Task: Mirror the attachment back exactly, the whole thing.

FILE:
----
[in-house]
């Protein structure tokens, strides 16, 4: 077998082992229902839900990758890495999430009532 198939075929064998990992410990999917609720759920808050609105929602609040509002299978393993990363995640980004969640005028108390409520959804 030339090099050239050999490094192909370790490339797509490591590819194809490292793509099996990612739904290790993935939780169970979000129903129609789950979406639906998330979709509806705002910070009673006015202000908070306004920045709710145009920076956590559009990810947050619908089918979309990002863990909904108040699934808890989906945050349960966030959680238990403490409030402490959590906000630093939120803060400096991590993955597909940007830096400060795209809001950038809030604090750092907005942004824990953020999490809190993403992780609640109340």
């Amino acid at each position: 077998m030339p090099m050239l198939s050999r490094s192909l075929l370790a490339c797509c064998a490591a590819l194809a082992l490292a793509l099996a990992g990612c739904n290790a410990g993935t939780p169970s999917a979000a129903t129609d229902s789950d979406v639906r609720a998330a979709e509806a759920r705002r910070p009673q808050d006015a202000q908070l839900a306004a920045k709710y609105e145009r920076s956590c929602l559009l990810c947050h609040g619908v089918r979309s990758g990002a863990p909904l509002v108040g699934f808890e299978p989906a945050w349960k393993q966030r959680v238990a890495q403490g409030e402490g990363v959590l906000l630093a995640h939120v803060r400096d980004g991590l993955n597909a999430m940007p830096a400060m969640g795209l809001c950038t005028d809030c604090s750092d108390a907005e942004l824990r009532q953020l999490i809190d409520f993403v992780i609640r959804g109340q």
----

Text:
[in-house]
């Protein structure tokens, strides 16, 4: 077998082992229902839900990758890495999430009532 198939075929064998990992410990999917609720759920808050609105929602609040509002299978393993990363995640980004969640005028108390409520959804 030339090099050239050999490094192909370790490339797509490591590819194809490292793509099996990612739904290790993935939780169970979000129903129609789950979406639906998330979709509806705002910070009673006015202000908070306004920045709710145009920076956590559009990810947050619908089918979309990002863990909904108040699934808890989906945050349960966030959680238990403490409030402490959590906000630093939120803060400096991590993955597909940007830096400060795209809001950038809030604090750092907005942004824990953020999490809190993403992780609640109340």
């Amino acid at each position: 077998m030339p090099m050239l198939s050999r490094s192909l075929l370790a490339c797509c064998a490591a590819l194809a082992l490292a793509l099996a990992g990612c739904n290790a410990g993935t939780p169970s999917a979000a129903t129609d229902s789950d979406v639906r609720a998330a979709e509806a759920r705002r910070p009673q808050d006015a202000q908070l839900a306004a920045k709710y609105e145009r920076s956590c929602l559009l990810c947050h609040g619908v089918r979309s990758g990002a863990p909904l509002v108040g699934f808890e299978p989906a945050w349960k393993q966030r959680v238990a890495q403490g409030e402490g990363v959590l906000l630093a995640h939120v803060r400096d980004g991590l993955n597909a999430m940007p830096a400060m969640g795209l809001c950038t005028d809030c604090s750092d108390a907005e942004l824990r009532q953020l999490i809190d409520f993403v992780i609640r959804g109340q």